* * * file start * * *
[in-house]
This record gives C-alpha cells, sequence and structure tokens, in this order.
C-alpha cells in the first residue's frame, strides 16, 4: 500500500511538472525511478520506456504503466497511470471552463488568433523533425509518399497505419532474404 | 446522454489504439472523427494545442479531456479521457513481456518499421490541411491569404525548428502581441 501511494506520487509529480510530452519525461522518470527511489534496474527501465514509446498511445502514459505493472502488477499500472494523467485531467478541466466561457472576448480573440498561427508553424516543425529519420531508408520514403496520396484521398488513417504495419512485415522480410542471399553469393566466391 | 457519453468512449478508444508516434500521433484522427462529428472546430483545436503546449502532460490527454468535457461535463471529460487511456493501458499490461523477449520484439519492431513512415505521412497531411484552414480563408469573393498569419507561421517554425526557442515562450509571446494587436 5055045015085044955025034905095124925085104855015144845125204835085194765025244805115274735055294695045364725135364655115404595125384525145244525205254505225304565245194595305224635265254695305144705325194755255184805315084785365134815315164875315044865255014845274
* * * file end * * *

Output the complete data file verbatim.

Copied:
[in-house]
This record gives C-alpha cells, sequence and structure tokens, in this order.
C-alpha cells in the first residue's frame, strides 16, 4: 500500500511538472525511478520506456504503466497511470471552463488568433523533425509518399497505419532474404 | 446522454489504439472523427494545442479531456479521457513481456518499421490541411491569404525548428502581441 501511494506520487509529480510530452519525461522518470527511489534496474527501465514509446498511445502514459505493472502488477499500472494523467485531467478541466466561457472576448480573440498561427508553424516543425529519420531508408520514403496520396484521398488513417504495419512485415522480410542471399553469393566466391 | 457519453468512449478508444508516434500521433484522427462529428472546430483545436503546449502532460490527454468535457461535463471529460487511456493501458499490461523477449520484439519492431513512415505521412497531411484552414480563408469573393498569419507561421517554425526557442515562450509571446494587436 5055045015085044955025034905095124925085104855015144845125204835085194765025244805115274735055294695045364725135364655115404595125384525145244525205254505225304565245194595305224635265254695305144705325194755255184805315084785365134815315164875315044865255014845274